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WHO: Gaza Cut Off From Food, Water, 'Anything Which Is Necessary for Any Sort of Life'

Palestinians wounded in the Israeli bombardment of the Gaza Strip are brought to the hospital in Deir al Balah on Dec. 8, 2023.
Palestinians wounded in the Israeli bombardment of the Gaza Strip are brought to the hospital in Deir al Balah on Dec. 8, 2023.

As Israel’s bombing campaign against Hamas in Gaza takes an ever-heavier toll in lives lost and as basic survival commodities become ever scarcer, the international drumbeat for a cessation of hostilities in the beleaguered Palestinian territory is getting louder.

It has been two months since the attacks on Israel by U.S.-designated terror group Hamas that killed more than 1,200 Israelis and foreign nationals, mostly civilians, among them hundreds of young people who were slaughtered while attending a music festival.

It has been two months since more than 240 hostages were snatched and spirited to Gaza, where they reportedly have languished in abysmal conditions.

“But it is almost two months since the start of Israel’s campaign, not only in self-defense against Hamas and armed groups, but against the whole population of Gaza,” said Christian Lindmeier, World Health Organization spokesperson, in unusually blunt remarks.

Speaking Friday in Geneva, Lindmeier accused Israel of conducting “a campaign against innocent civilians — women, children and men that have been targeted since the last two months.”

“It is cutting off Gaza from water, food, anything which is necessary for any sort of life,” he said, noting that conditions for millions of people who are being pushed into ever smaller, overcrowded areas further south, in what had once been called safe zones, were becoming “more and more horrible by the day.”

Israel maintains that it is doing its best to focus its fire only on legitimate Hamas targets but that the group has deliberately placed its military and administrative assets amid the civilian population, effectively using the people as human shields.

Lindmeier said WHO’s staff in Gaza describe horrific scenarios of children begging, crying for water.

“We are at that level where most normal and basic supplies are not available anymore,” he said.

The WHO spokesman noted that people were receiving less than two liters of water per day instead of the seven liters per person per day needed to fulfill their basic needs. “And that is water for everything, not only for drinking,” he said.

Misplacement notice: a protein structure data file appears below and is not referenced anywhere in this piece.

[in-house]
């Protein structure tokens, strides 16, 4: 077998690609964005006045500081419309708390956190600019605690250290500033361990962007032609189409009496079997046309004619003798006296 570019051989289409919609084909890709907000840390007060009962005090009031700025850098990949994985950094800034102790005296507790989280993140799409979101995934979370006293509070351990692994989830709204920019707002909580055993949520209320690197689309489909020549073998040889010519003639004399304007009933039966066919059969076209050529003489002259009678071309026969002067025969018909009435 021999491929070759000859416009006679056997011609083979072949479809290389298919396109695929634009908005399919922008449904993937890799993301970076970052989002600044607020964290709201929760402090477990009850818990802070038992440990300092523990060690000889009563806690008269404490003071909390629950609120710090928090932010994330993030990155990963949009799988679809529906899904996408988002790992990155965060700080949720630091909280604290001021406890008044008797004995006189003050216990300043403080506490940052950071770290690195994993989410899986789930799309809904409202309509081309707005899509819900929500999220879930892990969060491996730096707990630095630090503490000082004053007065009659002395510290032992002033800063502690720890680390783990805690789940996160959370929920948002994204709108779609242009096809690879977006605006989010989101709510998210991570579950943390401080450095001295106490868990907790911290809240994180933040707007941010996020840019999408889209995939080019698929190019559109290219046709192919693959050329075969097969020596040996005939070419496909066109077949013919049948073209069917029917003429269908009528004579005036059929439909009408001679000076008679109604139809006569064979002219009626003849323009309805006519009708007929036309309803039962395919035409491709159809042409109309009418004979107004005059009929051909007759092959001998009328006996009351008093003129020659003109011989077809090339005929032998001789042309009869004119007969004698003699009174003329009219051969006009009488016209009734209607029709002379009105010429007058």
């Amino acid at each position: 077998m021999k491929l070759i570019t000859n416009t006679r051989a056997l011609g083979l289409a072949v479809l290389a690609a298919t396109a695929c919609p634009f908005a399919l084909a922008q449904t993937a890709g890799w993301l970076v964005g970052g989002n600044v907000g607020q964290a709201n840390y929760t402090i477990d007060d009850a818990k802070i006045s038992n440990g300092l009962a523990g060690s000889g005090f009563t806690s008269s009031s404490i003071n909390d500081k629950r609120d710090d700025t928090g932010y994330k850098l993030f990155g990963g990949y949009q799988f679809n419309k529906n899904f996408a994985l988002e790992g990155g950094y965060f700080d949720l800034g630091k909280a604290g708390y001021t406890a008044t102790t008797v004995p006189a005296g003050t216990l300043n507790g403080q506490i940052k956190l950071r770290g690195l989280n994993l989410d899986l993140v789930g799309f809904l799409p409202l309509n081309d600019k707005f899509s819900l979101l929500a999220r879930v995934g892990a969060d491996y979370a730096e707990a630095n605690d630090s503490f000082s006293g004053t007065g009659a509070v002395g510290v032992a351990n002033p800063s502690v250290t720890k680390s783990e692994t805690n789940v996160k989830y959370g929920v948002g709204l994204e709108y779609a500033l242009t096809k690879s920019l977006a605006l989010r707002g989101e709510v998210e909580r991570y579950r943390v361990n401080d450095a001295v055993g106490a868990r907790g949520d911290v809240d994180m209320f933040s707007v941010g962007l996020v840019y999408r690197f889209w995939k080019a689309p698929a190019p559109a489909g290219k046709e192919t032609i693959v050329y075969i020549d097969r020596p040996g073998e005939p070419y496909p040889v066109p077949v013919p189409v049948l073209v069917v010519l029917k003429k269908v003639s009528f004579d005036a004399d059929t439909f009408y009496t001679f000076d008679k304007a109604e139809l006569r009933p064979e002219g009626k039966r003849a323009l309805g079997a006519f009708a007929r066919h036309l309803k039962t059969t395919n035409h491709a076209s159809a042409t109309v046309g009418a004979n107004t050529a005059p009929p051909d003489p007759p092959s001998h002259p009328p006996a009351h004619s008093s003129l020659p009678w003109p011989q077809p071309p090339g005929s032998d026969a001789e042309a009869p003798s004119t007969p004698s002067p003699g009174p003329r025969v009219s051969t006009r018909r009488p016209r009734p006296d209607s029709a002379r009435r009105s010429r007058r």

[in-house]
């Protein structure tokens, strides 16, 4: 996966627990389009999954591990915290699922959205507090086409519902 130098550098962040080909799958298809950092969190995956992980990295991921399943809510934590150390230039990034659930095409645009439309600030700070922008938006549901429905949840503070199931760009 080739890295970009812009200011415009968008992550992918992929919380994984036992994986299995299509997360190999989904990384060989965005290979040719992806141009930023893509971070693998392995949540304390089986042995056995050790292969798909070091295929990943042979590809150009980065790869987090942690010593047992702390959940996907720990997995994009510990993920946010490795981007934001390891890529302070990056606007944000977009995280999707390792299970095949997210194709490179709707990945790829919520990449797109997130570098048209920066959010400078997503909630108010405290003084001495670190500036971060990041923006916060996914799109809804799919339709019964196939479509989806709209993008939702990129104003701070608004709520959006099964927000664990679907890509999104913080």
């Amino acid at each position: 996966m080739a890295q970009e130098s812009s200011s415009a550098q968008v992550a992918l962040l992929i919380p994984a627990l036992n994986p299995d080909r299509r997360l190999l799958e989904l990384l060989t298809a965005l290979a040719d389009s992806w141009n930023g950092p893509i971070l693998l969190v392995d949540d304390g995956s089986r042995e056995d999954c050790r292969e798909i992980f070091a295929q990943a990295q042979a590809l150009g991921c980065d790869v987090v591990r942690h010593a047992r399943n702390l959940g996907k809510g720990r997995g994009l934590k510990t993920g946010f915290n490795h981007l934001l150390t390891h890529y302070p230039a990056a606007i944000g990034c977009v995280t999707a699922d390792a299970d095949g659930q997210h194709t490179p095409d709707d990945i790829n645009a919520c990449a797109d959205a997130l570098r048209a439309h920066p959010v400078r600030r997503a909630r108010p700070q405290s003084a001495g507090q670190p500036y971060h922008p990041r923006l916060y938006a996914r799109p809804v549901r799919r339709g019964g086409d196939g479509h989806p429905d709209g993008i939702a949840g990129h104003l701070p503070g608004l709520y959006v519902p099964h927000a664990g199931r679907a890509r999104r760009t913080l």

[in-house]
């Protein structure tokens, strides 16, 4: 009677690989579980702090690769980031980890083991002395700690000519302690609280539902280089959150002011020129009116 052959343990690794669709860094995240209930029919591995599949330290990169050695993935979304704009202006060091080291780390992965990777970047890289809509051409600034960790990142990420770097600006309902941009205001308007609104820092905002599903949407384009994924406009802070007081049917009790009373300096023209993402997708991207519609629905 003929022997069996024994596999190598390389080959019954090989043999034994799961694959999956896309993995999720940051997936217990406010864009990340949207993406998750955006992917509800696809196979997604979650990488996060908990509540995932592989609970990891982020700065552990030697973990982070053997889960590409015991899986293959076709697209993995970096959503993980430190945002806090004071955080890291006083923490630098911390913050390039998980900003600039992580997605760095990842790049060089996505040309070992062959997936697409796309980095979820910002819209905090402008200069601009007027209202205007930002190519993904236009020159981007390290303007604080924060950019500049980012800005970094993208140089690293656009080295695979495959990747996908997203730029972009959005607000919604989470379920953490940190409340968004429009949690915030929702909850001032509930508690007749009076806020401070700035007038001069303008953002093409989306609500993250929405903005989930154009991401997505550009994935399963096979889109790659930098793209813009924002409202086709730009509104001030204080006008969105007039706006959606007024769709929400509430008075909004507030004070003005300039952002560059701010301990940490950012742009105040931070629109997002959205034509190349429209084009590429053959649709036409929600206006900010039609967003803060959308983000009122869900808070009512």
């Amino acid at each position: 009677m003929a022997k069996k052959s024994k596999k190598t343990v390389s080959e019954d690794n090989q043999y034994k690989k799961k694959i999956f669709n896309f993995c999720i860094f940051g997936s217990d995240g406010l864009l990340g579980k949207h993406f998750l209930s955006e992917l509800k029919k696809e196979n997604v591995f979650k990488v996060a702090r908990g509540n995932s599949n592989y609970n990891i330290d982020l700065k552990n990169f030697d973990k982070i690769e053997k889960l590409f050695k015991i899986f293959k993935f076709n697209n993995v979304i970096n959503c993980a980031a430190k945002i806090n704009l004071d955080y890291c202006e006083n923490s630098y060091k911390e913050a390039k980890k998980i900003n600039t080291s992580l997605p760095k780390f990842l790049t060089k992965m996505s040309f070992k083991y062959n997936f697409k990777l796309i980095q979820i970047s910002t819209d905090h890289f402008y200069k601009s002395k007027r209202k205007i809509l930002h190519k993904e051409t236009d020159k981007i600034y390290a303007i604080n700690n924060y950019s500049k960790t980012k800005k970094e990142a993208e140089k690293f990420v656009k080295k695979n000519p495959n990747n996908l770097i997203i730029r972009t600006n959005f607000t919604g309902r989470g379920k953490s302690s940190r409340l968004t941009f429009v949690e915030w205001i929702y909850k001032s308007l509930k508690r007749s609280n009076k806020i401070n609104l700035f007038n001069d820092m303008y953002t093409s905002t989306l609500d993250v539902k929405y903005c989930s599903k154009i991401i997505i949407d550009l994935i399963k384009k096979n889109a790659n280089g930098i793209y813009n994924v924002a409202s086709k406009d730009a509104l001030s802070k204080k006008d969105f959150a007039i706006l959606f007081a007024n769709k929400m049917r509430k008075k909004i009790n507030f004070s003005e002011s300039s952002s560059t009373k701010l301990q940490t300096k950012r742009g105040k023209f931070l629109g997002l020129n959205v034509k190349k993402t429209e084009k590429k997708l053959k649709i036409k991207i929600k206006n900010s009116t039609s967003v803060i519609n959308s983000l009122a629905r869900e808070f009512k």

“We also have scenarios that describe people starting to cut down telephone poles to have a little bit of firewood still to keep warm, to maybe cook if they have anything available,” he said. “So, we are at that level where really the civilization is about to break down.”

Since the temporary cease-fire ended and Israel resumed its bombing campaign on December 1, U.N. humanitarian agencies report more than 2,000 Palestinians have been killed, bringing the total number of deaths to at least 17,000.

They report 70% of the victims are women and children, of whom at least 7,200 are children.

Commenting on the situation in Gaza Thursday, U.N. Relief Coordinator Martin Griffiths said, “Enough is enough. The fighting must stop.

“The humanitarian system is on the verge of collapse. We must avoid such an outcome at all costs,” he said.

UNRWA, the U.N. relief and works agency for Palestinian refugees, warns that the conflict is posing very real threats to international peace and security as well as the lives of nearly the entire population in Gaza.

In a letter sent Thursday to the president of the U.N. General Assembly, UNRWA Commissioner-General Philippe Lazzarini said his agency’s ability to continue delivering its mandate in Gaza “has now become very limited.”

“With constant bombardment, low and irregular flow of food and other humanitarian supplies into the Gaza Strip compared to the immense needs of displaced people in our overcrowded shelters and outside, UNRWA’s ability to assist and protect people is reducing fast,” he said.

WHO spokesman Lindmeier said that WHO convoys carrying food, water and medical supplies have been stopped from entering Gaza more than once and that Friday’s operation to bring medical supplies to the north and evacuate 12 patients to the south for medical treatment had been suspended.

“The situation in Gaza is beyond belief,” he said. “The health system is on its knees,” and the south could experience the same fate as the north.

“Gaza cannot afford to lose a single hospital or any single hospital bed. … Patients are bleeding on the floor. Trauma yards resemble battle fields,” said Lindmeier.

“This must end. This callousness must end,” he said. “We need a cease-fire, and we need it now.”